Drake’s ‘Taylor Made’ Freestyle Disappears Following Tupac Estate Legal Threats

Drake rips down Taylor Made free style diss track following Tupac family legal threats
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Drake rips down Taylor Made free style diss track following Tupac family legal threats
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Photo Credit: musicentropy / CC by 2.0

Following legal threats from the Tupac Estate, Drake has removed his AI-created “Taylor Made Freestyle” that included bars in Tupac and Snoop Dogg’s voices.

The song’s first two bars feature AI-generated lyrics mimicking the sound of Tupac’s voice, while the second features Snoop Dogg. While the latter remained mostly quiet about the use of his voice, the Tupac Estate responded quickly with a cease and desist to remove the offending track, citing “misappropriation and misuse of Tupac Shakur’s personality rights.”

The AI-voice mimicry was an attempt to goad Kendrick Lamar into a speedy response for their rap beef—using the voice of one of Lamar’s idols to do so. “Kendrick, we need ya, the West Coast savior/Engraving your name in some hip-hop history,” a voice mimicking Tupac raps. “Fuck this Canadian light-skin, Dot/We need a no-debated West Coast victory, man.”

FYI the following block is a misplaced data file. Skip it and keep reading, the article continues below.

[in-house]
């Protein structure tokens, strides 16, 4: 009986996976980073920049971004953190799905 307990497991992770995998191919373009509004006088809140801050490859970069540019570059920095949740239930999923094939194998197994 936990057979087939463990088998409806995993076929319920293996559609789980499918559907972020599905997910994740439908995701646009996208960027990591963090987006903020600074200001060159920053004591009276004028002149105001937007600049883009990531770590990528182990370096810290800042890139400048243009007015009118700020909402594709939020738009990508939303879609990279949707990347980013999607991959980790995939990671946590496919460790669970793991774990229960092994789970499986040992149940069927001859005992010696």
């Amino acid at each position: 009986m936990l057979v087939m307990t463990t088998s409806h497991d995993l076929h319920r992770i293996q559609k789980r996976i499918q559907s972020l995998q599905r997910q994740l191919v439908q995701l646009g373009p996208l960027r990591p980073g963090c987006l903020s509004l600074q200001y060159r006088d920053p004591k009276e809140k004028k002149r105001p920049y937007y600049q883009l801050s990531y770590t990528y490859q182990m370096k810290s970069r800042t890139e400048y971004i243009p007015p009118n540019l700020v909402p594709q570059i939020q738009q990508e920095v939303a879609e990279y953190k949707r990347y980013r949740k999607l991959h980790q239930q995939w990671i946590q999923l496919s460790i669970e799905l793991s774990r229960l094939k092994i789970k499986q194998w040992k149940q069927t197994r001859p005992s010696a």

Drizzy’s actual verse also contained mentions of Taylor Swift and having to wait a week to continue their beef because The Tortured Poets Department dropped. While Drake has deleted the track from his Instagram where it was originally posted—nothing is ever truly scrubbed from the internet once it is released.

Fans have made copies of the “Taylor Made Freestyle” and are currently sharing it across YouTube. It will be interesting to see how the Tupac Estate responds to these YouTube uploads, since it’s a bit like playing whack-a-mole amongst fans who want to hear what all the hubbub is about.

Drake’s release of this freestyle featuring an AI-assisted soundalike of Tupac would violate Tennesee’s ELVIS Act, were its provisions adopted nationally. That law has updated the existing rights of publicity law in Tennessee to include voice—and expands the application of such law beyond commercial use—i.e., even though Drake didn’t upload the track to DSPs for profit—it’s still an illegal use of Tupac’s right of publicity.